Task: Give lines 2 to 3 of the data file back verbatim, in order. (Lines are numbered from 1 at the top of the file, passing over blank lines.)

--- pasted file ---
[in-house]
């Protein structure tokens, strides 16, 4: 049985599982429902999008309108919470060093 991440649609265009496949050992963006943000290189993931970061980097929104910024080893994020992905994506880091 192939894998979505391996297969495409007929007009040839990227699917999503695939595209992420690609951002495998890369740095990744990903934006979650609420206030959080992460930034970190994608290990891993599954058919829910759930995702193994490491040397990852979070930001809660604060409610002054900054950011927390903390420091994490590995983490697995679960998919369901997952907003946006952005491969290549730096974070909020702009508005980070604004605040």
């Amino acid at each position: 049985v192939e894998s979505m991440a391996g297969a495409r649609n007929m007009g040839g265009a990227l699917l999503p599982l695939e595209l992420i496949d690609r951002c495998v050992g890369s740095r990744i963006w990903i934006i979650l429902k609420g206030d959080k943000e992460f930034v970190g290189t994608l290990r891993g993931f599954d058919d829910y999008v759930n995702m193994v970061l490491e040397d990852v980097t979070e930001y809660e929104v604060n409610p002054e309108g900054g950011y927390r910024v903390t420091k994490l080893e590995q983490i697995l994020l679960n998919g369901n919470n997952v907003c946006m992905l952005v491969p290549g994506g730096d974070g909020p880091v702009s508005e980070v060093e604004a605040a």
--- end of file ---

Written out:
């Protein structure tokens, strides 16, 4: 049985599982429902999008309108919470060093 991440649609265009496949050992963006943000290189993931970061980097929104910024080893994020992905994506880091 192939894998979505391996297969495409007929007009040839990227699917999503695939595209992420690609951002495998890369740095990744990903934006979650609420206030959080992460930034970190994608290990891993599954058919829910759930995702193994490491040397990852979070930001809660604060409610002054900054950011927390903390420091994490590995983490697995679960998919369901997952907003946006952005491969290549730096974070909020702009508005980070604004605040």
């Amino acid at each position: 049985v192939e894998s979505m991440a391996g297969a495409r649609n007929m007009g040839g265009a990227l699917l999503p599982l695939e595209l992420i496949d690609r951002c495998v050992g890369s740095r990744i963006w990903i934006i979650l429902k609420g206030d959080k943000e992460f930034v970190g290189t994608l290990r891993g993931f599954d058919d829910y999008v759930n995702m193994v970061l490491e040397d990852v980097t979070e930001y809660e929104v604060n409610p002054e309108g900054g950011y927390r910024v903390t420091k994490l080893e590995q983490i697995l994020l679960n998919g369901n919470n997952v907003c946006m992905l952005v491969p290549g994506g730096d974070g909020p880091v702009s508005e980070v060093e604004a605040a």